Point Loma artist blends two passions: painting and pets

Rebecca Reeb, an artist based in Point Loma, shows one of her pet portraits.

Imagine getting your pet a professional photo shoot ... without the barking, growling or scratch marks.

At Rebecca Reeb’s Point Loma home, striking portraits of dogs and cats line the walls. The animals’ detailed silhouettes — showing off their floppy ears, silky coats, graying whiskers — are framed by bold yet understated backdrops, usually monochromic or with a subtle texture. Unlike with bursts of smartphone photos, any clutter that may distract from the animal’s character and charm vanishes. The lighting never fails; the face is always in focus.

Just like in the life of many pet owners, these portrait subjects are the star of the show.

Except these aren’t photographs — they’re pet portraits by artist Reeb, a Point Loma native who recently moved back to the neighborhood. For each pet portrait she creates, Reeb donates a portion of the sale (about 17 percent to 30 percent) to an animal charity of the customer’s choosing.

Though she loves animals, Reeb doesn’t work with them in person. She said she would enjoy setting up in-person sessions for the portraits, but she noted that pets aren’t the most patient subjects.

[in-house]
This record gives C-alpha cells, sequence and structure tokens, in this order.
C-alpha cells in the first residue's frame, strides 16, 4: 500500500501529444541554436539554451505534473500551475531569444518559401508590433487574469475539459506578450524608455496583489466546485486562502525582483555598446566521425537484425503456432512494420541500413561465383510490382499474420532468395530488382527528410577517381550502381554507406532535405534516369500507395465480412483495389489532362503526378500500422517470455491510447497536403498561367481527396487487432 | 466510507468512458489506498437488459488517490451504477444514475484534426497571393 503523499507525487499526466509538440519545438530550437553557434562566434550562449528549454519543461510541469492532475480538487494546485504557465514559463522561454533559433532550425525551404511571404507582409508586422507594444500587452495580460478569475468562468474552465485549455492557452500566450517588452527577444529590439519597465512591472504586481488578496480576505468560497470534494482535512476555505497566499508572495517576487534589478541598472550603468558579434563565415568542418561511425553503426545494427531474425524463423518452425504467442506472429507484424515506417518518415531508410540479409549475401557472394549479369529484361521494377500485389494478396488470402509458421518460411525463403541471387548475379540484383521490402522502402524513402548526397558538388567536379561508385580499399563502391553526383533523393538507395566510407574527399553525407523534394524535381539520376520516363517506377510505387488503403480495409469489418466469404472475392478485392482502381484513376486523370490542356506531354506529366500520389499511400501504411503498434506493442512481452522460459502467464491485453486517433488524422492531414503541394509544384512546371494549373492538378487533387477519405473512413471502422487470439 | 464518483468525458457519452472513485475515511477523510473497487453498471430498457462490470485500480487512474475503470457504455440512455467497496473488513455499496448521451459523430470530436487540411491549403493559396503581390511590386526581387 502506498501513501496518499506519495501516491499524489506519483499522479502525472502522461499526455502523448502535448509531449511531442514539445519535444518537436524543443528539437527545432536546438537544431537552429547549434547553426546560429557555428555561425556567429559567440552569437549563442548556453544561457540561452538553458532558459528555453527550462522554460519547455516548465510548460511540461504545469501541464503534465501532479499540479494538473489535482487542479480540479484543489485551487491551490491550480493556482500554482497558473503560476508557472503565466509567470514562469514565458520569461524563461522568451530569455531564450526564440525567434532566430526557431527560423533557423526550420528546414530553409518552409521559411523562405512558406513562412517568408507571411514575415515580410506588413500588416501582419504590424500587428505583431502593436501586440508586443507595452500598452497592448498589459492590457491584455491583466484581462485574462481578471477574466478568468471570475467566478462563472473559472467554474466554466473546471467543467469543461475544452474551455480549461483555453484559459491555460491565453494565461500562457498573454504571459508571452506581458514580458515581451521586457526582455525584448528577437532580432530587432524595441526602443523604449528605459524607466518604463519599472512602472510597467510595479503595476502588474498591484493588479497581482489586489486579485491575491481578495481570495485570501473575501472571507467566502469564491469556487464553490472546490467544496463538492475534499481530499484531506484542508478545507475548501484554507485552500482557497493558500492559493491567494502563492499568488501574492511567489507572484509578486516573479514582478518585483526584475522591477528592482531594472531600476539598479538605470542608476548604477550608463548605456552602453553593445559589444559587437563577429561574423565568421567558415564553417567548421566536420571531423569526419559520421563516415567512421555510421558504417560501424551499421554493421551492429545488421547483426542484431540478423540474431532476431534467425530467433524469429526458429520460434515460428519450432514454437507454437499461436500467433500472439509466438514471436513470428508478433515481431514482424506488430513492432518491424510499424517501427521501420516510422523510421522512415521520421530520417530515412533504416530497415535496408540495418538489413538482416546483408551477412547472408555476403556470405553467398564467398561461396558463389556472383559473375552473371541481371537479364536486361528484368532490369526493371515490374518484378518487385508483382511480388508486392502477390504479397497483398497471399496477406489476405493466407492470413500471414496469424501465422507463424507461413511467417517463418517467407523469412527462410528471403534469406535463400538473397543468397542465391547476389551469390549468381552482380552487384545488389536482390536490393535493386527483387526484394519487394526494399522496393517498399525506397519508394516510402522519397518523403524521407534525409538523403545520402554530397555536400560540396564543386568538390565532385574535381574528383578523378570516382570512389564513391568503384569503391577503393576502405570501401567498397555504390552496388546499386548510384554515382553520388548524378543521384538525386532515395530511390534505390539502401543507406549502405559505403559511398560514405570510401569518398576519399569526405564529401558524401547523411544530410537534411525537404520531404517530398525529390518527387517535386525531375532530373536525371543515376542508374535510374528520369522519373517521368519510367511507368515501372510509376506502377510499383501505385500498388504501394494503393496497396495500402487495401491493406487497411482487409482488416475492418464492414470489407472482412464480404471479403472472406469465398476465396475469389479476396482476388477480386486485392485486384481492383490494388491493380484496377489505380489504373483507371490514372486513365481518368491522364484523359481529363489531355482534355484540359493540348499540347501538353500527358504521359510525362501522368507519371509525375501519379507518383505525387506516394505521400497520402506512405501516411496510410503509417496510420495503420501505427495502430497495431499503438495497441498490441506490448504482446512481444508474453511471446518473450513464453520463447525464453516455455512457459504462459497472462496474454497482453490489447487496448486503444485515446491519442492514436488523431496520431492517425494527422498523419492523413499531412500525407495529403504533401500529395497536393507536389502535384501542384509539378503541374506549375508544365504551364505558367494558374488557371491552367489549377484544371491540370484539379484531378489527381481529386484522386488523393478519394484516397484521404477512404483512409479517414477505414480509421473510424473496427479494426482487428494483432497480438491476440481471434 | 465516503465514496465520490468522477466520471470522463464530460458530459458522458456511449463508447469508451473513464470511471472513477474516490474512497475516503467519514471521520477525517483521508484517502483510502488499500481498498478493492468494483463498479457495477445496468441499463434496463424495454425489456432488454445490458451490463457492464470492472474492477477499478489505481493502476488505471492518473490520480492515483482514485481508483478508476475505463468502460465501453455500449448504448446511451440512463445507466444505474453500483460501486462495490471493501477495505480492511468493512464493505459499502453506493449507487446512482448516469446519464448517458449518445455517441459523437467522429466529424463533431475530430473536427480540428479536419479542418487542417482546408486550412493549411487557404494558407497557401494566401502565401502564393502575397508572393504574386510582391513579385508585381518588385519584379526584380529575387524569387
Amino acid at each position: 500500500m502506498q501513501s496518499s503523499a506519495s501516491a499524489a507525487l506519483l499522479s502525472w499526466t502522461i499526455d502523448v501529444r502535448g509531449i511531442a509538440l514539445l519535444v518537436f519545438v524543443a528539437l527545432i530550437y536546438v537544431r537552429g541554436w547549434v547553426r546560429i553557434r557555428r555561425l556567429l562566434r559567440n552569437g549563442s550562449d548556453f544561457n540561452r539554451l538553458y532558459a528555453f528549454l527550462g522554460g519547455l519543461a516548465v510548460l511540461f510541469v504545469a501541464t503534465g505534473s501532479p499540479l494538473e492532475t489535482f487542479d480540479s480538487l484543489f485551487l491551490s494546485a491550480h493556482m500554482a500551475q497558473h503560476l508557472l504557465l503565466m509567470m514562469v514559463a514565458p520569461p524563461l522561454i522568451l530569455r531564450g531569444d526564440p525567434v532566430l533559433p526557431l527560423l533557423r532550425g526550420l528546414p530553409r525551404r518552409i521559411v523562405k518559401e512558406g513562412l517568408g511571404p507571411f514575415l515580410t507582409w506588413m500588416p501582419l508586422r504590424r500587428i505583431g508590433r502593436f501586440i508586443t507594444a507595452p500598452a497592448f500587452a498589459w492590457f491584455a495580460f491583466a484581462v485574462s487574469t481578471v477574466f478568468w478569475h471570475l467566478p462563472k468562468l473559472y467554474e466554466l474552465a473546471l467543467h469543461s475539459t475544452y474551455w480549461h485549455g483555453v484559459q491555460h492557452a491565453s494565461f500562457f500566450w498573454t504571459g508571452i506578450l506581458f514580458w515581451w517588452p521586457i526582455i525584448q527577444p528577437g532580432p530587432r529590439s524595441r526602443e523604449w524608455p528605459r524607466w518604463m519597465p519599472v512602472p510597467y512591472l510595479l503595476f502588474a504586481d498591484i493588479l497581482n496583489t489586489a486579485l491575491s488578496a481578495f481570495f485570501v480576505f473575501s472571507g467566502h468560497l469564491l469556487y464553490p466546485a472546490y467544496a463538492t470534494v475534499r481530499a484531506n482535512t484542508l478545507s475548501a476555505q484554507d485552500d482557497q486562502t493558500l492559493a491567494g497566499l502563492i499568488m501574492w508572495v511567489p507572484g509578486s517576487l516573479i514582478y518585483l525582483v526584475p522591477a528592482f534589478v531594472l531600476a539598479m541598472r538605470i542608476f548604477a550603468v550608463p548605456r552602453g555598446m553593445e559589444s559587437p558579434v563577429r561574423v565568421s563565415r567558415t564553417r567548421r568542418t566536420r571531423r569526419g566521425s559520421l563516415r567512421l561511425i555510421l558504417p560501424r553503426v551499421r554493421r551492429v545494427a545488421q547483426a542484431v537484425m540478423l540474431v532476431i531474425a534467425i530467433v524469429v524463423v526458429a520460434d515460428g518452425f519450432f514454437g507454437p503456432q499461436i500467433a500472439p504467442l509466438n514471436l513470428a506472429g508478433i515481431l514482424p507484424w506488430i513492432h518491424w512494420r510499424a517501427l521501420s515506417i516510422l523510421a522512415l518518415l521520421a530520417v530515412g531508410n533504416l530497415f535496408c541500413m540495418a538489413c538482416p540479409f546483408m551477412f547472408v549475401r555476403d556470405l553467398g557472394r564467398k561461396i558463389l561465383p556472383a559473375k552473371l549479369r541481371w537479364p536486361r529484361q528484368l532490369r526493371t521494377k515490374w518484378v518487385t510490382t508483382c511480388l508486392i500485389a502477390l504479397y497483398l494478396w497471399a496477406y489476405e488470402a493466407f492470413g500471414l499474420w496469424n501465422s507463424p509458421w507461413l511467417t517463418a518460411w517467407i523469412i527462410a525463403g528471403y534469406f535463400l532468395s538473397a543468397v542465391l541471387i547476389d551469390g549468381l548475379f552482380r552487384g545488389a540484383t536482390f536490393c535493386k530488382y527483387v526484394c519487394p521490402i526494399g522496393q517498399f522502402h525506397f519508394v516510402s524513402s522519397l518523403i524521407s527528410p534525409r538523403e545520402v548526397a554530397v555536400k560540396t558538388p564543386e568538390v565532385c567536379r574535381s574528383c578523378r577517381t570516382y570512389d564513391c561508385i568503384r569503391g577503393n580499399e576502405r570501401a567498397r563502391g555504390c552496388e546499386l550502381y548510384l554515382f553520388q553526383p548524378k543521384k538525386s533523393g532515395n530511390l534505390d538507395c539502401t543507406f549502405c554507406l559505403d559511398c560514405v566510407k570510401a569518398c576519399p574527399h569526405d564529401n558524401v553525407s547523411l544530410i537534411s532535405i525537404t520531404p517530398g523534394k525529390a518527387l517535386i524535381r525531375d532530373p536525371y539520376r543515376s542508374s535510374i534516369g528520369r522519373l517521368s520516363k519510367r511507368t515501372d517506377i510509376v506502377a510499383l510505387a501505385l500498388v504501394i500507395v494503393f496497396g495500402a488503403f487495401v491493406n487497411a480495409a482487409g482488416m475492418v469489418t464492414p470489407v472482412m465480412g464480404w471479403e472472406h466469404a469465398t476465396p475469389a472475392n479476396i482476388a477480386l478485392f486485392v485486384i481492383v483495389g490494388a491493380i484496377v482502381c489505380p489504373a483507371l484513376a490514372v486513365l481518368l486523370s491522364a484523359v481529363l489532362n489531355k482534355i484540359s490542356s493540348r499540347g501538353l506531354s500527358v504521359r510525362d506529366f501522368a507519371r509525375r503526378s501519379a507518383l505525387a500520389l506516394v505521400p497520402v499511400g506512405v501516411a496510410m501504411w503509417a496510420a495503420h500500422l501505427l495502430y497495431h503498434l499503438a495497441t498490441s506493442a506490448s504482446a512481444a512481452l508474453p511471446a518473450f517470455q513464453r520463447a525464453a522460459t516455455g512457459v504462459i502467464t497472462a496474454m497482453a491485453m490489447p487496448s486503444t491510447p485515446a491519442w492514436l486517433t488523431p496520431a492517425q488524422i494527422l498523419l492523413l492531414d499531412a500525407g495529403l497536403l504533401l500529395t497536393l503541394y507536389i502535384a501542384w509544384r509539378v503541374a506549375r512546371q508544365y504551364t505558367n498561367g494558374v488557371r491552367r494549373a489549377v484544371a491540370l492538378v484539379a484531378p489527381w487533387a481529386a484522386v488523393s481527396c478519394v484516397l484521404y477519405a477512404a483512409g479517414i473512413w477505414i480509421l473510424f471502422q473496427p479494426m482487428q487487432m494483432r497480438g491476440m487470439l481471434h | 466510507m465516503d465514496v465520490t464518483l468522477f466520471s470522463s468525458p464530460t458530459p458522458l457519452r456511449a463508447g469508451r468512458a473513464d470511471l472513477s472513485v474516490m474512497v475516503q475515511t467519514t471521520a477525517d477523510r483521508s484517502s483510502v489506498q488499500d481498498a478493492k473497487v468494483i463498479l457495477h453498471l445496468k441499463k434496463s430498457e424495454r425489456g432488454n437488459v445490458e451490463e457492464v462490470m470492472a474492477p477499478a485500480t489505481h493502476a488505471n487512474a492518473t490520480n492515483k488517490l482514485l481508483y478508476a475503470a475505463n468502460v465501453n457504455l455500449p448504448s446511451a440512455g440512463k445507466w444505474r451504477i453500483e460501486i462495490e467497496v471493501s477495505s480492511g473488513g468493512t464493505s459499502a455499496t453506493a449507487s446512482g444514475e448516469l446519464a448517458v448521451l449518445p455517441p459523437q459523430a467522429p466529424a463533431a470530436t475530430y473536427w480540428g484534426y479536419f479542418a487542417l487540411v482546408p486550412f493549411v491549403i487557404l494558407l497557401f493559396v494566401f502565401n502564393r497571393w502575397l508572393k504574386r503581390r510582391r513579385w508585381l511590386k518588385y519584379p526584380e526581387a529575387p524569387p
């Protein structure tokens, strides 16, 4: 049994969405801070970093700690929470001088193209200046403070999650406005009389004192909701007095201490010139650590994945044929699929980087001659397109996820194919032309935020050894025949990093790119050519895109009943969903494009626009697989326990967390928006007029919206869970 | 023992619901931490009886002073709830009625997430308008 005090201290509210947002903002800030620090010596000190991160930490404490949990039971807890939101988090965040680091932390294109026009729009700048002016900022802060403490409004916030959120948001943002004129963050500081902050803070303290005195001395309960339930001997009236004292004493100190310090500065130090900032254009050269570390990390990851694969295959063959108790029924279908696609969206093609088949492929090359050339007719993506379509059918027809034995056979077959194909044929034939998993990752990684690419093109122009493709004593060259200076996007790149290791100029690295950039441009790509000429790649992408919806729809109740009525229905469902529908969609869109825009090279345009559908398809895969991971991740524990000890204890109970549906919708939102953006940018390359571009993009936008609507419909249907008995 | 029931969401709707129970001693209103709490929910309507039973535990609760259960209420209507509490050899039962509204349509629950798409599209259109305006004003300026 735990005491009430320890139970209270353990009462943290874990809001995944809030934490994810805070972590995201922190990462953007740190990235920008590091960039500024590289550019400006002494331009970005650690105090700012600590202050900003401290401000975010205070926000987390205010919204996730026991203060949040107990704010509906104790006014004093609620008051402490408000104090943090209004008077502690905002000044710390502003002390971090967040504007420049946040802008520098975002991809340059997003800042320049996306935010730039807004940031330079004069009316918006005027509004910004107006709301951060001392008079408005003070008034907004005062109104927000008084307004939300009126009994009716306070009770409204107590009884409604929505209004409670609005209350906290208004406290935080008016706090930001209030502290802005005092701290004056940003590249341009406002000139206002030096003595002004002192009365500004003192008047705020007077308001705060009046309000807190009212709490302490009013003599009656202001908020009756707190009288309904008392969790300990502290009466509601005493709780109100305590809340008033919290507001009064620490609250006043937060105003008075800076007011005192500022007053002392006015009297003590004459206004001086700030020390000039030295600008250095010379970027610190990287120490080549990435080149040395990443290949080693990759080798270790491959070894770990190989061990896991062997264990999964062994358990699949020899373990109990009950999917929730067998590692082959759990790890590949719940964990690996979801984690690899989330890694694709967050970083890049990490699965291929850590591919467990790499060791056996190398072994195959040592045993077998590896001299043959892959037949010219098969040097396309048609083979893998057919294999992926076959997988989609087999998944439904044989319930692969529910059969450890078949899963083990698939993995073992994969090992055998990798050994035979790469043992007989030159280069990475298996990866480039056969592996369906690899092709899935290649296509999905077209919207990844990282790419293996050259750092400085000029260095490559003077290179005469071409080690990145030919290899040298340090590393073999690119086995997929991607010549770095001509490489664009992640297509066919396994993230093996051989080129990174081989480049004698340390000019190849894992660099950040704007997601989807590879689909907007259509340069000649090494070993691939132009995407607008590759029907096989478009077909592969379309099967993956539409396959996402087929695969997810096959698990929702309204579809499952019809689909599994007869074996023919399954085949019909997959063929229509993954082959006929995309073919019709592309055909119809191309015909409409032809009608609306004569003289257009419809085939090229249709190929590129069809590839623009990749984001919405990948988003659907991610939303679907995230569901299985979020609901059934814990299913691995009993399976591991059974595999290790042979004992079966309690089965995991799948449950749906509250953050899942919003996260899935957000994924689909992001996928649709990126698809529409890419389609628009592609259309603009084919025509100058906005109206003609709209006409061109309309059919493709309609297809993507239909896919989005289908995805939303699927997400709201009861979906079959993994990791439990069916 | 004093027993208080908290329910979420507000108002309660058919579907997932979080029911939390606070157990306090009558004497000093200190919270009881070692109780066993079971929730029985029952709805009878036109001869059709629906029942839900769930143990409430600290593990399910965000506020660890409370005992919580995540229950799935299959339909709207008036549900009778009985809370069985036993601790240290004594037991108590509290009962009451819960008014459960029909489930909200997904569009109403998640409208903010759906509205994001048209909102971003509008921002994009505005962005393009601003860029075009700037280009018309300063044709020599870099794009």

“I’d love to do live [paintings], but that’s really hard because the animals just don’t stay still,” she said, laughing.

Instead, Reeb works off photos to capture the animal’s spirit. Customers provide her with some of their favorite images of their furry friends, and she deciphers which would translate best to the canvas. Though some commissions are stylized, the majority of Reeb’s work aims to be as lifelike as possible.

“She does such a realistic job — it’s like you’re looking at the dog, she’s so good,” said Suzanne Allison, a customer and childhood friend of Reeb’s. (The two met at Loma Portal Elementary School 50 years ago.)

“She’s always been super artistic ever since I’ve known her … so when she started doing the pet painting, I got super excited,” Allison said.